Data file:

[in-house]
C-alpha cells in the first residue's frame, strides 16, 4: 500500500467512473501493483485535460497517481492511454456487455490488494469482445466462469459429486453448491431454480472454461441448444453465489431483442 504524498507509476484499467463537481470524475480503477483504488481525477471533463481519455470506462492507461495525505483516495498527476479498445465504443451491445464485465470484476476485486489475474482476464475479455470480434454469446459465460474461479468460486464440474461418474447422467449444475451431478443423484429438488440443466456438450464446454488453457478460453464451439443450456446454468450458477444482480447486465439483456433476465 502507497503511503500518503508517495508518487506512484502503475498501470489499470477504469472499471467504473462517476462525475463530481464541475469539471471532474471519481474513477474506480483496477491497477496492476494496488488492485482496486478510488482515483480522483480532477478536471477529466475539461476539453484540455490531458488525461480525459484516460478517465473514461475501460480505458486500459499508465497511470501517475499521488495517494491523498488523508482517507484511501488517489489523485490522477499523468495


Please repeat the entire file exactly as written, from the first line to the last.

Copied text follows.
[in-house]
C-alpha cells in the first residue's frame, strides 16, 4: 500500500467512473501493483485535460497517481492511454456487455490488494469482445466462469459429486453448491431454480472454461441448444453465489431483442 504524498507509476484499467463537481470524475480503477483504488481525477471533463481519455470506462492507461495525505483516495498527476479498445465504443451491445464485465470484476476485486489475474482476464475479455470480434454469446459465460474461479468460486464440474461418474447422467449444475451431478443423484429438488440443466456438450464446454488453457478460453464451439443450456446454468450458477444482480447486465439483456433476465 502507497503511503500518503508517495508518487506512484502503475498501470489499470477504469472499471467504473462517476462525475463530481464541475469539471471532474471519481474513477474506480483496477491497477496492476494496488488492485482496486478510488482515483480522483480532477478536471477529466475539461476539453484540455490531458488525461480525459484516460478517465473514461475501460480505458486500459499508465497511470501517475499521488495517494491523498488523508482517507484511501488517489489523485490522477499523468495